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Isilon SyncIQ uses incorrect interface: careful with mgmt DNS records!

I’ve installed quite a few new Isilon clusters in 2019. All of them are generation 6 clusters (H400, H500, A200), using the very cool 4-nodes-in-a-chassis hardware. Commonality among all these systems is an 1GbE management port next to the two 10GbE ports. While Isilon uses in-band management, we typically use those UTP ports for management: SRS, HTTP, etc. We assign those interfaces to subnet0:pool0 and make it a static SmartConnect pool. This assigns one IP address to each interface; if you do it right, these should be sequential.

Recent addition to my install procedure is to create some DNS A-records for those management ports. This makes it a bit more human friendly to connect your browser or SSH client to a specific node. In line with the Isilon naming convention, I followed the -# suffix format. So if the cluster is called cluster01, node 1 is cluster01-1, node 2 is cluster01-2, etc. However, it turns out this messes up your SyncIQ replication behavior!

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Put all your data on flash with VAST Data

VAST Data logoRoughly 6-7 years ago (around 2012), flash storage became affordable as a performance tier. At least, for the companies I was visiting. It was the typical “flash tier” story: buy 1-2% of flash capacity to speed everything up. All-flash storage systems were still far away into the future for them. They existed, and they were incredibly fast, but they also drove the €/GB price too far up, out of their reach.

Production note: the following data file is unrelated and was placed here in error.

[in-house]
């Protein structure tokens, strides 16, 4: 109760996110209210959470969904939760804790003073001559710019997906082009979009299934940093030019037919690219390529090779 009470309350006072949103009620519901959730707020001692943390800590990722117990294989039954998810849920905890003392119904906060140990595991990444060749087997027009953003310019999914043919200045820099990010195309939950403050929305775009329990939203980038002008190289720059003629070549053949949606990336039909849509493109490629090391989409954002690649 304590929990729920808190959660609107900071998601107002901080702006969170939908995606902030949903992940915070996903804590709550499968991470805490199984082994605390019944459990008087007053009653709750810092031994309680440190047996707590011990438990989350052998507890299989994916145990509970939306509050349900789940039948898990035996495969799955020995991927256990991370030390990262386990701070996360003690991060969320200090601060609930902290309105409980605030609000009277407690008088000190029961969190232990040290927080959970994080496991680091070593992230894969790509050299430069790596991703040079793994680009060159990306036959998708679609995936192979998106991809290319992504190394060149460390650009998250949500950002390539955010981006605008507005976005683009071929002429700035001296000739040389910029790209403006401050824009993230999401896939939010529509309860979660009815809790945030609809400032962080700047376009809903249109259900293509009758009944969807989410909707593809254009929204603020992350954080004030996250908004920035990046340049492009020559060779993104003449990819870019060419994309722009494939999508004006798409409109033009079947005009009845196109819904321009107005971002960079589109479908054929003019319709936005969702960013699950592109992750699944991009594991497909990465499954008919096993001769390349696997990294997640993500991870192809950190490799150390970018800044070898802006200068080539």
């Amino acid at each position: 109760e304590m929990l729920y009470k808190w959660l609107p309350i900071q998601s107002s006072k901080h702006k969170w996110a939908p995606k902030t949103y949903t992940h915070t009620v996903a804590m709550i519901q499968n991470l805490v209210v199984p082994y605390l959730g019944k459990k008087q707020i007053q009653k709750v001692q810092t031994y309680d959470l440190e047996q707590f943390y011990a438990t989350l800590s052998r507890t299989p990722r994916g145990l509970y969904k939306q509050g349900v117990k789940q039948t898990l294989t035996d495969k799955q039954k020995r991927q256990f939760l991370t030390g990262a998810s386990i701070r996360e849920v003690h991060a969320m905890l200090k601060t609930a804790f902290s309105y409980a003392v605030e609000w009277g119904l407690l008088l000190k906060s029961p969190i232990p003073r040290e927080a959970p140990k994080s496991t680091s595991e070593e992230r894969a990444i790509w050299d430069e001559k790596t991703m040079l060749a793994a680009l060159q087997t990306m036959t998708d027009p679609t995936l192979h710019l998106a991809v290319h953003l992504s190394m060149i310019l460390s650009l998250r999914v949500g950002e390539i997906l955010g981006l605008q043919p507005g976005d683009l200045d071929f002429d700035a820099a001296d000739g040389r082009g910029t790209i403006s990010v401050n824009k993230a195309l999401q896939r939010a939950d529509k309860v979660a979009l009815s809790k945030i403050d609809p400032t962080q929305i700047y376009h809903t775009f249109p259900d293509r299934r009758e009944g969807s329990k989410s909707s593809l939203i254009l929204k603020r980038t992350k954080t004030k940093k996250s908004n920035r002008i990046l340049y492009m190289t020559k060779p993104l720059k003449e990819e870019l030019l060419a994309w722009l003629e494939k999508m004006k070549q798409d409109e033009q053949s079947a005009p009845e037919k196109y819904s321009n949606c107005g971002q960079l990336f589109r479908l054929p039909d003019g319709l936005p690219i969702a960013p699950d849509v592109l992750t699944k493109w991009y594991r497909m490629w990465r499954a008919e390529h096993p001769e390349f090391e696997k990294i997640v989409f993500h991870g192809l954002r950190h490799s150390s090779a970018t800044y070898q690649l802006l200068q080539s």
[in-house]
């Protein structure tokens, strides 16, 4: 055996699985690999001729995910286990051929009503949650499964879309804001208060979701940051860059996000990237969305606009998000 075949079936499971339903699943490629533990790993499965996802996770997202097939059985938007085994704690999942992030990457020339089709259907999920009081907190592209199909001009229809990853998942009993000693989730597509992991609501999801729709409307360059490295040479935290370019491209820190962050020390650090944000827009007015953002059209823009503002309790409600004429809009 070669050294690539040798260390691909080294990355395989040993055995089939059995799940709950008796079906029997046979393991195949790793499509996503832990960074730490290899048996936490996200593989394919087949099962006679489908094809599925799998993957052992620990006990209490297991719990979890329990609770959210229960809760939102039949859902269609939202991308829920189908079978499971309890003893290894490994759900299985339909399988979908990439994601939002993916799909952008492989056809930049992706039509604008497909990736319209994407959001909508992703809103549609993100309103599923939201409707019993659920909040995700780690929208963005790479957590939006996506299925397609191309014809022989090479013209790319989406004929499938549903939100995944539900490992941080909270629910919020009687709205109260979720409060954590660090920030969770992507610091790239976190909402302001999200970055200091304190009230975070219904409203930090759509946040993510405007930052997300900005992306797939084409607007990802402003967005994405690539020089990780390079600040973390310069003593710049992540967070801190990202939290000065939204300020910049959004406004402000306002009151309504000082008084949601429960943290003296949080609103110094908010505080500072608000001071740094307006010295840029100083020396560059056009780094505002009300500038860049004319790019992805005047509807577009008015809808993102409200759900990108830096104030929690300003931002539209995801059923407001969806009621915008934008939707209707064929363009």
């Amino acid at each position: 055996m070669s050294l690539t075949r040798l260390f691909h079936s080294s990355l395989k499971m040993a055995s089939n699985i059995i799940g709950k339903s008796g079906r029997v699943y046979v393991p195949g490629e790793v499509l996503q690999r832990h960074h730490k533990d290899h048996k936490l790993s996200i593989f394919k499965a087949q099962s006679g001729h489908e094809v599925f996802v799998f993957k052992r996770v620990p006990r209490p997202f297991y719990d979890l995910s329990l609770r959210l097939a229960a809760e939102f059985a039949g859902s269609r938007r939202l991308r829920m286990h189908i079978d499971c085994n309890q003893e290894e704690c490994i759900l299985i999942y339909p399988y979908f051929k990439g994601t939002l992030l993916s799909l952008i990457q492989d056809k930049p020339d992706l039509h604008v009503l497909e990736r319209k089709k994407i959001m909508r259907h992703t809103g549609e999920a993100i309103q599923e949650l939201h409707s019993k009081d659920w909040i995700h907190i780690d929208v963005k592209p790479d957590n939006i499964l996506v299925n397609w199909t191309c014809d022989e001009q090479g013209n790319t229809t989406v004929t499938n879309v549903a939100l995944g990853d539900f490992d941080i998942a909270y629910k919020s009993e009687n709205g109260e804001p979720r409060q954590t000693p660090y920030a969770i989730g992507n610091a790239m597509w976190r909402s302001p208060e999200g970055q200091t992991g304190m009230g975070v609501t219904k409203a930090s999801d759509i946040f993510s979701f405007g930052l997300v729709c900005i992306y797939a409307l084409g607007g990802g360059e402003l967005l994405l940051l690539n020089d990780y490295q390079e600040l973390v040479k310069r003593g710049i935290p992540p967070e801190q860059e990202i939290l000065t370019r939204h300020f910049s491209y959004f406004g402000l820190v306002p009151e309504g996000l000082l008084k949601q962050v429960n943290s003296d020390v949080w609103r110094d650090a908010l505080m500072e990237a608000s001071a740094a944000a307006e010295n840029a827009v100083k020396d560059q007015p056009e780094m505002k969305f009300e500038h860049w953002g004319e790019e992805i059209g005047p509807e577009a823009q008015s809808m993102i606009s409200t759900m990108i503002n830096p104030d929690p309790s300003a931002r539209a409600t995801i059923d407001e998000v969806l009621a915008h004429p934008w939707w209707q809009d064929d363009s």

However, in the background you could already hear the drums: it is going to be an all-flash future! Not just for performance, but also for capacity/archive storage. In fact, one of those people beating that drum was my colleague Rob. I recall vividly our “not yet!”-discussions…

And it makes sense. Solid-state drives are:

  • More reliable: there are no moving parts in SSDs, and media failures are easier to correct with software/design.
  • Power consumption is very low at rest: there is no little motor to keep platters spinning 24/7.
  • Faster: the number of heads and the rotational speed of the platters limit a hard drive’s performance. Not so with flash!

They are still quite expensive, looking at €/TB. Fortunately, cost is coming down too. The last year or two, all flash arrays have taken flight in general-purpose workloads. Personally, I have not installed a traditional tiered SAN storage system in over a year anymore. Hyper-converged infrastructure: same story, all flash. The development of newer, cheaper types of QLC flash only helps close the gap in €/GB between HDD and SSD. But there is still a 20x gap. And one company we met at Storage Field Day 18 has a pretty solid plan to bridge that gap: VAST Data.